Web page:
Toronto-based saxophonist Kyle Brenders has studied and played extensively with Anthony Braxton, and he’s also a member of The Rent, a group dedicated to playing the compositions of Steve Lacy. The influences of both these American saxophonist-composers are evident in the debut recording of Brenders’ quartet, but what is more apparent is the extent to which he’s synthesizing and sublimating these influences into a personal idiom, constructing sometimes deceptively simple compositions with strong melodic and rhythmic figuration that often employ contrasting tempos and dynamics. The order and repetition of the themes seem to trigger more adventurous, liberated improvisations.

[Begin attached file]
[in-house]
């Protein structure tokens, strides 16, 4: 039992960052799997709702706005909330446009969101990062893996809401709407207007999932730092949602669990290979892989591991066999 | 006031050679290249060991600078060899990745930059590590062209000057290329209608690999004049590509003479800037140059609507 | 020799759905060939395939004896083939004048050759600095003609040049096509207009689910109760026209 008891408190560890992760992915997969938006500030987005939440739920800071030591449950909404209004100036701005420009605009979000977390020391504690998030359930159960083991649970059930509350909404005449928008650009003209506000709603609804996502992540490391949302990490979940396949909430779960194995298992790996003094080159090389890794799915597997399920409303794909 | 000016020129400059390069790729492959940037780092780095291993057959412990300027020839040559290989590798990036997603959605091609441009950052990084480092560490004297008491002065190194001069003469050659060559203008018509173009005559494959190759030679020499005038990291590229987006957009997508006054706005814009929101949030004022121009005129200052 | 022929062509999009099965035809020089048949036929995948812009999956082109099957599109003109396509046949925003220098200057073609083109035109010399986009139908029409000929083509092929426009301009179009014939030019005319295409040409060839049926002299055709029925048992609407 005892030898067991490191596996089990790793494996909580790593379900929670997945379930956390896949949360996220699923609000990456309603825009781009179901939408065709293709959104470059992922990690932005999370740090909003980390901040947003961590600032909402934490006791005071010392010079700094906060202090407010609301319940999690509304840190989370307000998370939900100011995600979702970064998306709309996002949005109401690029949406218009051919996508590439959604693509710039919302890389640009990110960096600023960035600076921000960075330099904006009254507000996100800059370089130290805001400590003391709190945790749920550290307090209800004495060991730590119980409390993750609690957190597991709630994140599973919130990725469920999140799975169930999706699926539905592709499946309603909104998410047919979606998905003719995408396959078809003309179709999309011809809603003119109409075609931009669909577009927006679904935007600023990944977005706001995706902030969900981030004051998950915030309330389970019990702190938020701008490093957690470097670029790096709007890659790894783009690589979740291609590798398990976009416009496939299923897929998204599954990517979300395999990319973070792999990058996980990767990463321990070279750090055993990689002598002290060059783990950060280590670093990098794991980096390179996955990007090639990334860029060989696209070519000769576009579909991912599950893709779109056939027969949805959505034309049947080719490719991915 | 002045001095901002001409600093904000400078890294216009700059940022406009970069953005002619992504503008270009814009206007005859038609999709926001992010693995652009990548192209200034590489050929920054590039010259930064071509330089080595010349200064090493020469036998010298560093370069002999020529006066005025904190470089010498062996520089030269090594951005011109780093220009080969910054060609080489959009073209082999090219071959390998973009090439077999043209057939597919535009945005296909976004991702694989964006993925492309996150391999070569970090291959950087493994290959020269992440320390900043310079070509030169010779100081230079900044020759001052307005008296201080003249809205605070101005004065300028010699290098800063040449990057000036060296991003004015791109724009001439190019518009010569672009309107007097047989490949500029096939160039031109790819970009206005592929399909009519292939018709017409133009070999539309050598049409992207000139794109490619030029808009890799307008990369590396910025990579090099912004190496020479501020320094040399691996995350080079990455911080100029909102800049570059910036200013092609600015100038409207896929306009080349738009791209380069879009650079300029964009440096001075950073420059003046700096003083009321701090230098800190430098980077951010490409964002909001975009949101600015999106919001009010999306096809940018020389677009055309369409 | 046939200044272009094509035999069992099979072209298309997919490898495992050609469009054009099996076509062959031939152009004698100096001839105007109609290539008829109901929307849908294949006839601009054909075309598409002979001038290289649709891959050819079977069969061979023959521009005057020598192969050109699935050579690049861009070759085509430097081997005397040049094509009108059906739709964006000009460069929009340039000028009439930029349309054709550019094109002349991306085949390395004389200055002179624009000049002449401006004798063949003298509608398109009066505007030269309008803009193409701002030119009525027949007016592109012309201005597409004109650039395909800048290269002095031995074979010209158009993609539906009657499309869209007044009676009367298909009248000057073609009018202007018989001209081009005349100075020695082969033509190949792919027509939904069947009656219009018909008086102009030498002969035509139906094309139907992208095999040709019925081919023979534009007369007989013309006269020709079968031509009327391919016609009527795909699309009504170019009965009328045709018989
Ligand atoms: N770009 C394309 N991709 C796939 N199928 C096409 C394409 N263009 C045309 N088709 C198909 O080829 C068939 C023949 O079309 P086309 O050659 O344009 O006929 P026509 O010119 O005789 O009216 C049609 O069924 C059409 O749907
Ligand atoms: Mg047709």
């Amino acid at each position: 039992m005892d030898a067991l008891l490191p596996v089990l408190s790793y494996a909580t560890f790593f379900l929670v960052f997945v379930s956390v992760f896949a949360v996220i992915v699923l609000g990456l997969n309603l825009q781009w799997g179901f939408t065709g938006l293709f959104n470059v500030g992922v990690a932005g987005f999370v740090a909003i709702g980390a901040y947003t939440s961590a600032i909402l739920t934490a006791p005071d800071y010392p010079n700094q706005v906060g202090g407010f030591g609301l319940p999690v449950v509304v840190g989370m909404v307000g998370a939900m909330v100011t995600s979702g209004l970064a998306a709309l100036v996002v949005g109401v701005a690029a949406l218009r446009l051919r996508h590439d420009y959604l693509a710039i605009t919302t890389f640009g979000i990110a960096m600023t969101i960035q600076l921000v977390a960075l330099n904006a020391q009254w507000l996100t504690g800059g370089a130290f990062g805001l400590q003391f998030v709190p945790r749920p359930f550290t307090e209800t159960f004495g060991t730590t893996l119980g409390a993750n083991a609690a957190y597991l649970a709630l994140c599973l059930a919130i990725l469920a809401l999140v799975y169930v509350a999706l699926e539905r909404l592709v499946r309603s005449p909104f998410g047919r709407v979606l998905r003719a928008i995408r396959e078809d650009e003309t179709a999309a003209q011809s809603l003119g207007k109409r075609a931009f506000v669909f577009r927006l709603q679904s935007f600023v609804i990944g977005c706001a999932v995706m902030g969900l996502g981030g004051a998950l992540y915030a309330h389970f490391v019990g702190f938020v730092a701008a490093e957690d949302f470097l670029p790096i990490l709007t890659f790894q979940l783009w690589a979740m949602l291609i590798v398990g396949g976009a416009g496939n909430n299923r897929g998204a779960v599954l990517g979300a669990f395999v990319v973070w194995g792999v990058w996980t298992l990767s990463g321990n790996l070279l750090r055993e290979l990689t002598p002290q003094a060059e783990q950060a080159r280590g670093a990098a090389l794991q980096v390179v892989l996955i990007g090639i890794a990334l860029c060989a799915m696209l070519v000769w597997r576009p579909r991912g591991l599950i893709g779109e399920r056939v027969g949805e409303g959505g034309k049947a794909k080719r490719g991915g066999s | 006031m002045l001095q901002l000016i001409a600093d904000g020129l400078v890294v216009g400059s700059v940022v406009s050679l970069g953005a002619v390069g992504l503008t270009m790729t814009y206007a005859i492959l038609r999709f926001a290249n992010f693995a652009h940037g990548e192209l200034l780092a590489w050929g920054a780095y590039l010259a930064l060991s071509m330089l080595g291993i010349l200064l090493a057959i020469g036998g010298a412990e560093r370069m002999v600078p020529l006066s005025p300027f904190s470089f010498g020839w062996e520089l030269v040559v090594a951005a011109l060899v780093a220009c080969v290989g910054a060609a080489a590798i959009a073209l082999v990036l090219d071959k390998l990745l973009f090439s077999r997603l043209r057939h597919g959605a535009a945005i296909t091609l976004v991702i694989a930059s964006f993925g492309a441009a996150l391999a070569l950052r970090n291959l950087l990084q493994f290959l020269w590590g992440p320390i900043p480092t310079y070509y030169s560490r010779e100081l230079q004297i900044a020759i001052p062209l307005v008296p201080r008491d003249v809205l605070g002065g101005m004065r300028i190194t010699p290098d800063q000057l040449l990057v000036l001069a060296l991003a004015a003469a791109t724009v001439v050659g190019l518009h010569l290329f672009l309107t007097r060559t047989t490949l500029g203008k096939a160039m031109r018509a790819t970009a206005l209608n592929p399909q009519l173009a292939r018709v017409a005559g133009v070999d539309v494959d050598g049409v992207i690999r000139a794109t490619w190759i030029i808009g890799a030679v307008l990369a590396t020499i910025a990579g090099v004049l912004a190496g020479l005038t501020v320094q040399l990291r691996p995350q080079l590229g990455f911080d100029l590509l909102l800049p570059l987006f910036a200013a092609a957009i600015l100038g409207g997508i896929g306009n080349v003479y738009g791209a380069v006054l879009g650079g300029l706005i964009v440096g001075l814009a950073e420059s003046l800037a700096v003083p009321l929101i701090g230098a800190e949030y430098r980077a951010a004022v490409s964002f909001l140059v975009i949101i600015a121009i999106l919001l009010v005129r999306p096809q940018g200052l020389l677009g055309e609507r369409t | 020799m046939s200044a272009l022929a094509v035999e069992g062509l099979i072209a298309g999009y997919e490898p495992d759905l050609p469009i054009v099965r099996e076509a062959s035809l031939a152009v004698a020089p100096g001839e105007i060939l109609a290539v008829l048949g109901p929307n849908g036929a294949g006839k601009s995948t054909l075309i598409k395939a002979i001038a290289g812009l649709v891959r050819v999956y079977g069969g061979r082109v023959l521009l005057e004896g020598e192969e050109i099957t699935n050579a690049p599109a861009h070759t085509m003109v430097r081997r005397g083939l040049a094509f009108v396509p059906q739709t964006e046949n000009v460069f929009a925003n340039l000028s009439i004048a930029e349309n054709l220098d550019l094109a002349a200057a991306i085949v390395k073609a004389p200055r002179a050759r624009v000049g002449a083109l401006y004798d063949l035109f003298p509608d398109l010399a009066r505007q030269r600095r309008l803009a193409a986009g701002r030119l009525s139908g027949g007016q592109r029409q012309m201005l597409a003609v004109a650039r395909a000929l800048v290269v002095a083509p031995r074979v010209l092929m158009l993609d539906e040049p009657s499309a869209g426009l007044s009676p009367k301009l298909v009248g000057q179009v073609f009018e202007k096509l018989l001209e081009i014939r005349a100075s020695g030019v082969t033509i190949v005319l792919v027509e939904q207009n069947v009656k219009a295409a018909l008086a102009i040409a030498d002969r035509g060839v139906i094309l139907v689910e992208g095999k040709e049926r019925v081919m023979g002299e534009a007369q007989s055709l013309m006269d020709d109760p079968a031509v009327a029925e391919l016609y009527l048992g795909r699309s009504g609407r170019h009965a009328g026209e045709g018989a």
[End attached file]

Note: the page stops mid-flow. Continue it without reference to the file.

As a soloist, Brenders is developing a distinctive personal idiom that moves readily from the brusquely aggressive tenor saxophone of Sciatica to the swirling soprano of Porlock, and the raucously vocalic bass clarinet of Whisk. Trombonist Steve Ward often adds an elegant legato phrasing to his solos, adding another dimension to the music. Many of the threads come together on the title track, the composition a line of staccato even tones in the manner of Braxton’s Ghost Trance Music, the theme’s insistence ultimately launching Ward’s most adventurous solo, an exploration of multiphonics, and a raw explosion of energetic tenor from Brenders. It’s all contained and driven forward by bassist Tomas Bouda and drummer Mark Segger, both essential parts of a cohesive and focused unit.